It took us only a few hours to fall in love with Glasgow (this “beautiful warm mess of a city” as awesome Glaswegian writer Denise Mina puts it) and even less to make our jury decision in the cosy corner of a fancy fish restaurant called Two fat ladies (though the competition definitely was one of the strongest we’ve ever had to judge).
The competition was named in honour of Bill Douglas, arguably Scotland’s greatest filmmaker (whose iconoclast work I’m now very curious about) and our task was to reward a film that “best reflects the qualities found in Douglas’ work: honesty, formal experimentation and the supremacy of image and sound in cinematic storytelling” according to festival director (and part-time bread maker) Matt Lloyd.
When I say “we”, I mean my fellow jurors Shalimar Preuss, Jacopo Chessa and I. Shalimar is a French-Canadian filmmaker who appeared to me like a heroin just coming out of a neo Victorian novel I would have liked to write and Jacopo, the director of Torino Short Film Market is a great and modern version of what is (in)famously known as “the Italian man” (DM for explanations), a chap who knows about films & food but tends to vanish in the middle of a conversation because of a terrible addiction to running.
So here it is:
Bill Douglas Award: LIMINALITY & COMMUNITAS, by Laura Rantanen (Finland)
Young director Laura Rantanen follows a man gathering roadkill from the edges of the highway. We loved how the film reveals itself gradually, playing with the boundaries between fact and fiction, life and death, civilization and its margins and thought it found a beautiful balance between what we know and see and what we feel and guess.
Special Mentions went to two films enjoying their international premiere at Glasgow:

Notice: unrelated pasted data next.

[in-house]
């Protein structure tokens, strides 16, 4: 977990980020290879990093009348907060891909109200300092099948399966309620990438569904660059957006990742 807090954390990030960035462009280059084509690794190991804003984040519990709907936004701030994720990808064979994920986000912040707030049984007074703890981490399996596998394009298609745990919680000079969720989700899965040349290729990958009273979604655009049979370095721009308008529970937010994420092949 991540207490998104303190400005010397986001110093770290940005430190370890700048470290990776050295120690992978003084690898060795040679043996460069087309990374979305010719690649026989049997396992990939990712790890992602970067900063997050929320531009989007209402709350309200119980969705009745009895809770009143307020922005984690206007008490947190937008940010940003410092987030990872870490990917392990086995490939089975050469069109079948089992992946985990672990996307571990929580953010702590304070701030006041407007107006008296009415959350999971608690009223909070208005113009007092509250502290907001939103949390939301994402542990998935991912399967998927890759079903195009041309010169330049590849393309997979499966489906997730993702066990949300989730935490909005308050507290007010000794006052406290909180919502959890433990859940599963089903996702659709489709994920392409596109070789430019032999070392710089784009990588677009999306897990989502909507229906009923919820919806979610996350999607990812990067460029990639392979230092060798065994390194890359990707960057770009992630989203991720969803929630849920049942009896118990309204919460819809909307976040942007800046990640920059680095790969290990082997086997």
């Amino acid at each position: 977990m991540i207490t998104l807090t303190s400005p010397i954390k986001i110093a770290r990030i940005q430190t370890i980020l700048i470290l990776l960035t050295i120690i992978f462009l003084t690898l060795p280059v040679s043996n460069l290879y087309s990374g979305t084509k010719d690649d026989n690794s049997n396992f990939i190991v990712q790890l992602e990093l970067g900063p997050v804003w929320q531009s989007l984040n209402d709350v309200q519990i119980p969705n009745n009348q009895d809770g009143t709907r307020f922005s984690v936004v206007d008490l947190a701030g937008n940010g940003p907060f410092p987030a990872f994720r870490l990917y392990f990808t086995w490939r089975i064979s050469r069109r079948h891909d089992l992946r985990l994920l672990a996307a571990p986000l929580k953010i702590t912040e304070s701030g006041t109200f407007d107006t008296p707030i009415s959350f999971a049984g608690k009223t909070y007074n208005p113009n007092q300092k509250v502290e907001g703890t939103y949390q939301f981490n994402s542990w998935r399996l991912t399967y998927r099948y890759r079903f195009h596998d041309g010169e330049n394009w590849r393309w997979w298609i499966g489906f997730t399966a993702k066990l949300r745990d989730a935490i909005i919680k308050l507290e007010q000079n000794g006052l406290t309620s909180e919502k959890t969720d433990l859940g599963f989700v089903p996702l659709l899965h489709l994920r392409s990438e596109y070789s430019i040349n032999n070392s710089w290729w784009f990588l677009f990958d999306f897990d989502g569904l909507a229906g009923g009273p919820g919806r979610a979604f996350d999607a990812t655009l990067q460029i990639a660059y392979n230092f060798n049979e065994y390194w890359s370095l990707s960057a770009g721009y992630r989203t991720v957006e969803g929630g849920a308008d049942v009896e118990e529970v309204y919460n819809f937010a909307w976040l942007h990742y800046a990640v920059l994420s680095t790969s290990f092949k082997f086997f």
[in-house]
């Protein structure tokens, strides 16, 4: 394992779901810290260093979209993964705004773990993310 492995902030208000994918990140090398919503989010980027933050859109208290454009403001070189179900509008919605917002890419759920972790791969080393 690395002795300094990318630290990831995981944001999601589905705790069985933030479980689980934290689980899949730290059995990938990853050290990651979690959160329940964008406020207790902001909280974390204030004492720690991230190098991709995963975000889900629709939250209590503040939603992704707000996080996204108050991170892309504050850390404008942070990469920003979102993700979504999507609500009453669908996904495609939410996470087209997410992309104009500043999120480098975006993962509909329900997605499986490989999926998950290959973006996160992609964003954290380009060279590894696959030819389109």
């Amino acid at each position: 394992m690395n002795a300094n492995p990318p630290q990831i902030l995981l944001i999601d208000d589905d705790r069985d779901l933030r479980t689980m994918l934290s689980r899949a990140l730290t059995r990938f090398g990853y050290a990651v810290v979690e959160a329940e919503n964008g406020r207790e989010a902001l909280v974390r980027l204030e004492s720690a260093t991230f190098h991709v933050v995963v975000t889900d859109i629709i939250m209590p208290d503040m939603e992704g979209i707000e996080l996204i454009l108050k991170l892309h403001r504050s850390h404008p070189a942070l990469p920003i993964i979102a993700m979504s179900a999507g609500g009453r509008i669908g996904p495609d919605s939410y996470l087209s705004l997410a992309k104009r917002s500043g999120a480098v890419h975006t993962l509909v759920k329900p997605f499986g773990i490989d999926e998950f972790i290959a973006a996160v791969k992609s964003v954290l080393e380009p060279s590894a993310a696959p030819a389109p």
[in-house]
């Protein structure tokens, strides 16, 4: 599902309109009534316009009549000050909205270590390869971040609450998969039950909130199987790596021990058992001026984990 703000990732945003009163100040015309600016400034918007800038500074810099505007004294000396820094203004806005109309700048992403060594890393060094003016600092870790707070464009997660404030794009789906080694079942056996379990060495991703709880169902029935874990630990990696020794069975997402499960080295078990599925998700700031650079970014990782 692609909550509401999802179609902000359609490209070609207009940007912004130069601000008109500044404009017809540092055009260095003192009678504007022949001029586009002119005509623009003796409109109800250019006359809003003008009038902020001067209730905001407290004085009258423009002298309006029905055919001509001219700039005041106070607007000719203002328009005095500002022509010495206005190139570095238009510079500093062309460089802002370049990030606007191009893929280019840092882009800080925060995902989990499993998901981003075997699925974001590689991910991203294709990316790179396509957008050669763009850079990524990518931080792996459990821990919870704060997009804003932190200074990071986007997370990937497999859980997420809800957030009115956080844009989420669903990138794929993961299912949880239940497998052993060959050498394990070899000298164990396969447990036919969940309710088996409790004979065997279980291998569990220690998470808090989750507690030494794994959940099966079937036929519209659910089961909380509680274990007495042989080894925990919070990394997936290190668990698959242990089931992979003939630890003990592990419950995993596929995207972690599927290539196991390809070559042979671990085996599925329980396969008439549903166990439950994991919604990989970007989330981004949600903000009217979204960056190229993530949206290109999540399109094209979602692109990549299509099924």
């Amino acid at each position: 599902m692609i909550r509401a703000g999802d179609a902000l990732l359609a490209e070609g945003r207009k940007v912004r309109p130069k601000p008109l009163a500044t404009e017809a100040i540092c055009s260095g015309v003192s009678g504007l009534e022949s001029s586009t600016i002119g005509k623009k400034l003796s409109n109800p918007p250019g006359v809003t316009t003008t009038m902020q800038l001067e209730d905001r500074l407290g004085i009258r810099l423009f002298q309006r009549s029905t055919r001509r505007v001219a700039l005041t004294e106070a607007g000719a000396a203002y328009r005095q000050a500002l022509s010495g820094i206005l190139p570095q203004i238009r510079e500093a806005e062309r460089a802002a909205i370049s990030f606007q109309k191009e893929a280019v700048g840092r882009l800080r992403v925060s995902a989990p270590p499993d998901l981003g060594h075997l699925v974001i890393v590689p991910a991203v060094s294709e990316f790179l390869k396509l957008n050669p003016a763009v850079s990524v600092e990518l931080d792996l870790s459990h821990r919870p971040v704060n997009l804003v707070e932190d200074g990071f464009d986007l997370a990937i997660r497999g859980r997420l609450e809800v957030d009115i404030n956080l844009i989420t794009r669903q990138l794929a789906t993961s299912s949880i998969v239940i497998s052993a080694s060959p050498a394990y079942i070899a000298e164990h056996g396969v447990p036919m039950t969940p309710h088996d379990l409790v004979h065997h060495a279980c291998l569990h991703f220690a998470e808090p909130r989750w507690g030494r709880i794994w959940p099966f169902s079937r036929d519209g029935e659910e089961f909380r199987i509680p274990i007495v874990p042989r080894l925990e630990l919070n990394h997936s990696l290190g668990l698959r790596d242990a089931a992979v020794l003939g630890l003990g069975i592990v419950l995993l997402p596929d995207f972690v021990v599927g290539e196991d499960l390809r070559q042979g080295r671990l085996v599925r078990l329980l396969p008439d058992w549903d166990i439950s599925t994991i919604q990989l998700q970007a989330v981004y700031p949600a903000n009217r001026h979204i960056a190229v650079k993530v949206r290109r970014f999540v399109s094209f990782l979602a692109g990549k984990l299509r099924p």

EDGECOMBE, by Crystal Kayiza (USA)
An elegant, sensitive and powerful take on what it meant historically and still means to be black in America. A film that gives us a deeper sense on what it means to be part of humanity.
JUJUBA, by Shun Ikezoe (Japan)
In this film an exotic fruit evokes memories of family in flux. Jujuba is a poetic rendition of what is more than a childhood memory : the strange influence of a stepmother. A memory made vivid by the poetic use of color, texture and montage which reveals the powerful ways we influence each other.
I’m also delighted by the decision made by our dear funny friends from the 2019 Scottish Short Film Award: Sarah Dombrink (Acquisition Manager at interfilm Berlin Short Film Sales & Distribution), Wouter Jansen (of strategy and distribution company Some Shorts festival) and Leslie Hills (producer with Edinburgh’s Skyline Productions).
As a Bourdieu fan, mommy’s daughter and crazy card writer myself, I was very moved by the film they chose, MUM’S CARDS by Glasgow artist, filmmaker and musician Luke Fowler, whose work explores the limits and conventions of biographical and documentary filmmaking. Here are their words and I couldn’t more agree : “Mum’s Cards touches on the whole multifaceted life of Luke’s mother Bridget, a sociology lecturer at Glasgow University since the 1960s, and provides a unique insight into a time of critical change for women and society.” And I had the most unexpected chat about Bourdieu’s little secrets with Bridget at the end of the ceremony.
In other words, long live Glasgow Short Film Festival !
For making Glasgow feels like home, thank you so much Matt Lloyd, Sanne Jehoul (Producer, Programmer of the festival and so much more) and Sara Shaarawi (Festival Coordinator and a playwright whose work I wanna discover) !
More pictures obvsiously coming soon !
(Opening Picture: © Ingrid Mur)